Rider Tests – I did them! Woo Hoo!

Ah Ha! I have completed my mission and successfully completed both First and Second level Rider Tests. By successful I mean I stayed on the horse, didn’t get eliminated, and we performed all the movements (wasn’t a zero score on any part).

First Level Rider Test

The First Level Rider Test started a bit shaky. I made Ava mad right before we went in the ring. You know those warmups where you just want to do something you’ve done a million times just fine, some small little confidence booster right before you go in, and right then is when you screw it all up. Either you’re tense, or the horse is tense, or whatever, but that one “go to” move you knew you could nail is now the biggest IF statement of the entire test. That was my Turn On The Forehand move. Except, instead of just letting the resistance go and moving on during the warmup, I had to fuss with it. Which irritates Ava to no end. So when we got to the arena for our ride and had to wait for the bell to ring… Ava decided that was just unacceptable and started tossing her head and doing little mini-rears. She so non-scary when she does a little tantrum. I know she’s trying to be intimidating, but she’s so fluffy and squishy that it’s hard to feel like there’s any real danger. That and she’s lazy, so you know at most this will go on for 5 seconds and then she’ll realize it’s way more work then she bargained for.

Anyway, Ava’s throwing a little tantrum, the bell rings, we trot on in. Watch the video.. I was laughing about her head during the first halt.

I put the movements on the video so those of you unfamiliar with the test can follow along. Hopefully it’s not too annoying.

Read (or skip) the purpose statement on the test to better understand what is being judged during this test.

Purpose of Test: To confirm that the rider, in addition to the requirements of training level, shows correct alignment, posture and mechanics in sitting trot, including maintaining a steady, elastic rein contact. In turns on forehand and leg yields the rider remains centered and the responds willingly to the aids. The transitions are ridden in better balance and with more throughness than at training level. In response to the correct application of the rider’s aids, the horse moves actively forward showing a consistent tempo and correct rhythm in each gait, shows bending, lengthens, and shortens the stride in trot and responds willingly to both longitudinal and lateral aids.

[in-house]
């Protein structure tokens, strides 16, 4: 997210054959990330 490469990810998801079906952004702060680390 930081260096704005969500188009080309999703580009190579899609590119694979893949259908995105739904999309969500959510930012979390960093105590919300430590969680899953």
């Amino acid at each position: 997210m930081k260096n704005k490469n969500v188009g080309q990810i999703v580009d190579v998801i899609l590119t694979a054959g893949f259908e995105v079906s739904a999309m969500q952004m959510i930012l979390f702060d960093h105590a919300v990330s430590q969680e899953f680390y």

Final score: 71.000%
The final comments were:  Great test riding of this demanding test. Good basics too. Hurray!

I have never received a score so high in my entire life, so I was thrilled with the score.  This score was from a USEF r judge.

Second Level Rider Test

I was dreading the Second Level Rider Test. We just started showing Second Level this year.  In fact, our simple changes are non-existent. I have to say, I was sweating bullets about them for the last few weeks. We can occasionally get a really good canter/walk transition if the sun and moon align perfectly, but normally it’s a hard fall through a trot. Watch the Second Level test. You can tell a few of the transitions were just crap, but there were a couple that were just, almost, sort of, getting there.

And I was proud of Ava’s medium across the diagonal into counter canter. If you realized what an immense struggle it has been for the two of us to get a relatively balanced counter canter, then this video would absolutely amaze you. Last year at this time we couldn’t even do the shallow canter loop from wall to X without falling over. Let alone go from full on lengthen canter to counter canter. I was so proud of my little girl! Please ignore the down transition after the counter canter though. Those sucked.

Here’s the video.